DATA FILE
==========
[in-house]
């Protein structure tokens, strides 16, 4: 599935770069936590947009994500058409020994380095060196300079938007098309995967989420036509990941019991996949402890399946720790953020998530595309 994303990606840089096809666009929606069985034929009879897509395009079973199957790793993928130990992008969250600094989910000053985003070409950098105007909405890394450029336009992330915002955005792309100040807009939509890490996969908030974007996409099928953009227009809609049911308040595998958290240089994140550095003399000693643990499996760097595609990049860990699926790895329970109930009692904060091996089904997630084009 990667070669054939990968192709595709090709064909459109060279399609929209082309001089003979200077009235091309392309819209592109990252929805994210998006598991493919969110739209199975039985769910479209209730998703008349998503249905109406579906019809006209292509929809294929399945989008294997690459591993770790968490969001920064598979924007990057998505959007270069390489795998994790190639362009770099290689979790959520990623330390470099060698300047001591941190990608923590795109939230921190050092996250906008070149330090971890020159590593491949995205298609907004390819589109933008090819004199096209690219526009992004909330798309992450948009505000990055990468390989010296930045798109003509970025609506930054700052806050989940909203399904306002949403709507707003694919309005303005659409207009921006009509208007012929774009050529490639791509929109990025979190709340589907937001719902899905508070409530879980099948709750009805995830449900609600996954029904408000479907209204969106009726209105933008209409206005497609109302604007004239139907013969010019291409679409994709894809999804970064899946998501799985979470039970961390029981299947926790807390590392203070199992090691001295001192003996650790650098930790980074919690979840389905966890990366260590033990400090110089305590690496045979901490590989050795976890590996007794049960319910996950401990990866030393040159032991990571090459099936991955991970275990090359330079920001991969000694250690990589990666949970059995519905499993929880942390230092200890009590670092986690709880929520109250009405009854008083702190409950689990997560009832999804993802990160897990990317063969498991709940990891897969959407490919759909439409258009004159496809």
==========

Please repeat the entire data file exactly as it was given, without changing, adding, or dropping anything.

[in-house]
């Protein structure tokens, strides 16, 4: 599935770069936590947009994500058409020994380095060196300079938007098309995967989420036509990941019991996949402890399946720790953020998530595309 994303990606840089096809666009929606069985034929009879897509395009079973199957790793993928130990992008969250600094989910000053985003070409950098105007909405890394450029336009992330915002955005792309100040807009939509890490996969908030974007996409099928953009227009809609049911308040595998958290240089994140550095003399000693643990499996760097595609990049860990699926790895329970109930009692904060091996089904997630084009 990667070669054939990968192709595709090709064909459109060279399609929209082309001089003979200077009235091309392309819209592109990252929805994210998006598991493919969110739209199975039985769910479209209730998703008349998503249905109406579906019809006209292509929809294929399945989008294997690459591993770790968490969001920064598979924007990057998505959007270069390489795998994790190639362009770099290689979790959520990623330390470099060698300047001591941190990608923590795109939230921190050092996250906008070149330090971890020159590593491949995205298609907004390819589109933008090819004199096209690219526009992004909330798309992450948009505000990055990468390989010296930045798109003509970025609506930054700052806050989940909203399904306002949403709507707003694919309005303005659409207009921006009509208007012929774009050529490639791509929109990025979190709340589907937001719902899905508070409530879980099948709750009805995830449900609600996954029904408000479907209204969106009726209105933008209409206005497609109302604007004239139907013969010019291409679409994709894809999804970064899946998501799985979470039970961390029981299947926790807390590392203070199992090691001295001192003996650790650098930790980074919690979840389905966890990366260590033990400090110089305590690496045979901490590989050795976890590996007794049960319910996950401990990866030393040159032991990571090459099936991955991970275990090359330079920001991969000694250690990589990666949970059995519905499993929880942390230092200890009590670092986690709880929520109250009405009854008083702190409950689990997560009832999804993802990160897990990317063969498991709940990891897969959407490919759909439409258009004159496809």